Well, I'm finally getting around to my review and observations about the recent Northeast Hunting & Fishing Expo and apologize for being late.
The show itself just seems to get smaller and smaller, which seems to be typical of many shows I attend. This could be due to the economy as well as companies taking advantage of open houses or special weekends at their shops instead of loading up and dragging it to the show. This show was represented well from many of our local companies, charter boats, captains and guides but was very light on out of state charters, guides and outfitters. Some of that could be due to the Sportsman show just weeks before in Springfield MA, but still a disappointment. The show leans more towards those that fish then those that hunt but fortunately I do both. I didn't find any great deals on any gear and I didn't see anything that caused me to say "I have to have that". So in simple terms the show was just ok. I was able to work my way through the 6 rows of booths in just about an hour and a half. One nice thing was no SHAMWOW guy!! There was a small section that included fly tiers who were tying flies and you could ask questions and even purchase their flies. A trout pond for those to try their luck at catching a fish and a casting area where some of the pros presented casting instruction and demonstration. definitely a little something for everyone, but the keyword here is little.
One thing i did see that I hadn't seen before was a new game drag called the Game Sled from Hunting's a Drag Inc. Currently my hunting partners and I use a game drag called the Dead Sled from Arc products. The Dead Sled is basically a big piece of thick plastic with some holes for strapping down the game. Kind of like the little blue roll-up sleds you had as a kid. They hold up well for the most part, but it takes a beating on some of the areas we hunt and some don't make it past a single use as the rocks chew holes through them or we rip the strap due to the sled getting brittle in the cold or hung up on a deadfall or something. Another downside is the Dead Sleds we use now are their width. Because it is a big piece of long plastic rolled up, the width is about 2+ feet and becomes difficult to carry around with you. The bag and strap that comes with it won't last long either. The Game Sled however looks to solve some of the problems with our current Dead Sleds. First is the material itself. I'm not actually sure what the material is but it is a pliable material that looks and feels extremely durable with the straps and buckles securely sewn to the sled. Because it is a pliable material it allows you to fold up small and then roll making it fit in my backpack. It does seem to be a little bit heavier than my current one, but the size and pack-ability out weighs the extra weight in my opinion. The Safety orange color of the sled is also a plus in my opinion. I have one on order and hopefully i will be successful this fall and can report back on the Game Sleds performance.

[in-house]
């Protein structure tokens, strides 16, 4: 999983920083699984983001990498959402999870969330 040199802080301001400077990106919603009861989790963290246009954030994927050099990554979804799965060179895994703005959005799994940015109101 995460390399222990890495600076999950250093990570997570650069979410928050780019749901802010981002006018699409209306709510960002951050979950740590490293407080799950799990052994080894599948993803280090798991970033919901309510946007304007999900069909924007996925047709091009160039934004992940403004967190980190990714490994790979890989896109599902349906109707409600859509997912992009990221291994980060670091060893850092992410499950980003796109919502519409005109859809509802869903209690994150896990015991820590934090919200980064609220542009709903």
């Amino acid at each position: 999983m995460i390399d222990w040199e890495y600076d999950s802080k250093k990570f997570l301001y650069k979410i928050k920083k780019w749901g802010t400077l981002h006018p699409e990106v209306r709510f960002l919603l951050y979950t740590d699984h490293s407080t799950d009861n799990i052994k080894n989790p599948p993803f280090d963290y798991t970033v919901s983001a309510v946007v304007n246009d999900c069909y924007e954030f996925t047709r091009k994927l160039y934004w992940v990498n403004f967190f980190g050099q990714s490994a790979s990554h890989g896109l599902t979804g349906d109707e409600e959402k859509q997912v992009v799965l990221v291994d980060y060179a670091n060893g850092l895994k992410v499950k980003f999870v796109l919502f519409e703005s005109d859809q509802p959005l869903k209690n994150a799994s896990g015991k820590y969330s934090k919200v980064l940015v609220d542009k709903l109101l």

After we completed our trip through the exhibitor area we decided to take in some seminars from the local Captains and Guides that were at the show. This by far was the highlight of the show for us. We got so much out of these seminars which were also included in the $10 entry fee. We attended 4 seminars related to salt water fishing, but they also had seminars on fly fishing the upper Delaware and a few for the hunters as well. The first seminar was on fishing blackfish and black sea bass presented by Captain Kyle Douton from J&B Tackle in Niantic, CT. Captain Douton is the captain of the J&B Charter Boat and provided a very informative session for sure. The second session was Light Tackle Trolling Tubes & Spoons with T-Man Trolling Systems presented by Captain Pat Renna from TMan Custom Tackle. Captain Rena also runs a Charter boat where he takes clients out to experience this light tackle and tubing technique for striped bass and bluefish. Captain Renna is very active on one of the fishing forums (CTFisherman) that I participate on and I've seen the reports from many of Capt Renna's trips and he surely knows his stuff and is always available to help answer your questions. Our next session was by far the most entertaining as Captain Greg Dubrul who is the owner and captain of the Blackhawk II Party Boat out of Niantic, CT kept everyone laughing and interested as he discussed techniques for night time striper fishing. It's been many years since I fished on the Blackhawk II but now that Capt. Dubrul is in charge I'll have to add the Blackhawk to my list of visits this season. We finished the sessions with Capt Blaine Anderson from Anderson Guide Service who spent the last hour discussing catching trophy stripers on live bait. If you are interested in live bait fishing for big stripers, then you must take in one of Capt. Anderson's clinics. Capt. Anderson also manages Connecticut Outfitters located in Wethersfield, CT and is a shop I frequent often and they also offer many fishing seminars at their store. They are very friendly and knowledgeable about all types of fishing and carry an incredible array of items for chasing trout to striped bass. Make sure to check them out. Capt. Anderson also is a regular on CTFisherman and someone willing to help with your questions. Make sure to contact the store for information on upcoming seminars.
Although I was a little disappointed with the small exhibitors section it did allow me the time to take in those great seminars and take away some new found knowledge that hopefully I can apply to my fishing this year. Time to get on the water. Tight Lines everyone.